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OAuth 2.0 in a Nutshell

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OAuth 2.0 in a Nutshell

In this article, we take a look at one of the most popular frameworks for implementing authentication and authorization protocols.

· Security Zone ·
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OAuth 2.0 is an industry-standard protocol for authorization. It provides a wide range of authorization flows to support various uses cases for web applications, desktop applications, mobile phones, and IoT devices.

It is important to stress that OAuth is solely responsible for coarse-grained authorization, that is whether the application/device is authorized to make the request. However, the service still needs to make a decision on whether the specific request that has been made is actually allowed based on multiple factors such as time, region, delegation rules, etc. This is where fine-grained authorization models (PDP, PAP, PIP, PEP) come in. Visit my blog post for more details on fine-grained authorization.

OAuth 2: Grant Types

Authorization Code Grant Type

This flow is also called a three-legged OAuth flow or web service flow. This flow involves three parties:

    • The OAuth client application (web server).
    • The resource owner.
    • The Authorization server.

Used by: 

  • Web applications that have a server-side component.

Authorization Flow

  1. The OAuth client has signed up to the server and receives its client credentials (also known as “consumer key and secret”) ahead of time.
  2. The OAuth client sends the resource owner a redirection to the authorization server.
  3. The authorization server presents a form to the resource owner to log in and to grant access.
  4. The resource owner logs in to the authorization server and provides either a grant or deny flag.
  5. Based on the response from the resource owner, the following processing occurs: 
    • The OAuth client is redirected with the authorization grant code.
    • If the resource owner denies access, the request is redirected to the OAuth client but no grant is provided.
  6. The OAuth client sends the following information to the token endpoint (authorization server).
    • Authorization grant code.
    • Client ID.
    • Client secret or client certificate. 
  7. The authorization server authenticates the OAuth client with the client id and client secret, validates the authorization grant code, and, if the grant code is indeed validated, then the authorization server sends the OAuth client an access token  (JWT token) signed with the authorization server’s private key and, optionally, a refresh token. The token type value is “Bearer.”
  8. The OAuth client sends the access token to the resource server to request protected resources.
  9. The protected resource validates the access token (validating the signature of the authorization server). If valid, it allows access. 

Figure 1. Authorization code grant (happy flow)

Screen Shot 2018-01-08 at 5.41.36 PM

Security Consideration – This flow provides a high level of security. Use short-lived access tokens and long-lived refresh tokens for maximum security.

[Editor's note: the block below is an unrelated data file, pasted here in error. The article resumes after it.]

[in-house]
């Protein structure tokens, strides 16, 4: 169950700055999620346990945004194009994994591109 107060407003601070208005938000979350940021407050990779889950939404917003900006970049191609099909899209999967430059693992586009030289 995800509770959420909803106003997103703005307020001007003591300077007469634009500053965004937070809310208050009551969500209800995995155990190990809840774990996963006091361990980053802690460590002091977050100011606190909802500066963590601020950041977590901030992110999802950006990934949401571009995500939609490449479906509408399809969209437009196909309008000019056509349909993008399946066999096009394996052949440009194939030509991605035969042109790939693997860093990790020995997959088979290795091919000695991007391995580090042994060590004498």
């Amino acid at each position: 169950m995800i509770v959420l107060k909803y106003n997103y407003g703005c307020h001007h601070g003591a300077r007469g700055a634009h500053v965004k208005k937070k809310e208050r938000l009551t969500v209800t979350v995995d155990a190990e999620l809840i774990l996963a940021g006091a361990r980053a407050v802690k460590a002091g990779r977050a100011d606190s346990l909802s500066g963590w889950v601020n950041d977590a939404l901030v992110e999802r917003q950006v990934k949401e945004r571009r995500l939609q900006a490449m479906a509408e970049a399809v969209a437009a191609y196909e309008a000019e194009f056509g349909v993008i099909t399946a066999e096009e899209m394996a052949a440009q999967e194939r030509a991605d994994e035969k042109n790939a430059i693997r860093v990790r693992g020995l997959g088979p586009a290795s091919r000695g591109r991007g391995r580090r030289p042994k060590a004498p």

Authorization Code Implicit

This flow is also called a three-legged OAuth flow. The three major differences with “authorization code flow” are:

  • Instead of the authorization server returning an authorization code on the exchange of the resource owner’s approval, it returns the access token itself.
  • The authorization server does not authenticate the OAuth client.
  • It is intended to be used by user-agent-based clients such as browsers.

Used by:

  • This variant was specifically designed for JavaScript-based applications running in a web browser. Use this flow in highly trusted environments as the access token is available with the browser.
  • Client applications running on the server-side that call another server application by handing out client credentials (or client secrets).

Authorization Flow:

  1. The OAuth client (user agent browser) sends the resource owner a redirection to the authorization server.
  2. The authorization server presents a form to the resource owner to log in and to grant access.
  3. The resource owner logs in and either grants or denies access.
  4. Based on the response from the resource owner, the following processing occurs:
    • If the resource owner allows access, the authorization server sends the OAuth client an access token (JWT token) signed with the authorization server’s private key. The token type's value is, “Bearer.”
    • If the resource owner denies access, the request is redirected to the OAuth client but access is not granted.
  5. The OAuth client sends the access token to the resource server to request protected resources.
  6. The protected resource validates the access token (validating the signature of the authorization server). If valid, it allows access.

Figure 2. Authorization code implicit (happy flow)

Screen Shot 2018-01-08 at 5.43.51 PM

Security Consideration – The implicit grant flow does not issue refresh tokens, mostly for security reasons. A refresh token isn’t as narrowly scoped as access tokens, granting far more power, hence, inflicting far more damage in case it is leaked out. Upon the expiration of the access token, the client has to run the reauthorization process again to get a new access token.

Resource Owner Password Credentials

This flow is called a two-legged OAuth flow with password credentials. This flow involves two parties:

    • The OAuth client application.
    • The authorizations server.

This flow describes a scenario where a client application collects the user's (resource owner’s) credentials and hands that to the authorization server to get an access token from the authorization server. The client uses this access token to access the resource.

Use by:

This flow should only be used where there is a high degree of trust between the client application (highly privileged application) and the resource owner. Note that the login credential is collected by the client application (NOT the authorization server). Usually, it is used for migration purposes and mostly the client application and authorization server are controlled by the same party.

Authorization Flow:

  1. The OAuth client has signed up to the server and received it’s client credentials (also known as “consumer key and secret”) ahead of time.
  2. The OAuth client presents a form to the resource owner to log in and collects the user’s credentials.
  3. The user logs into the OAuth client login form.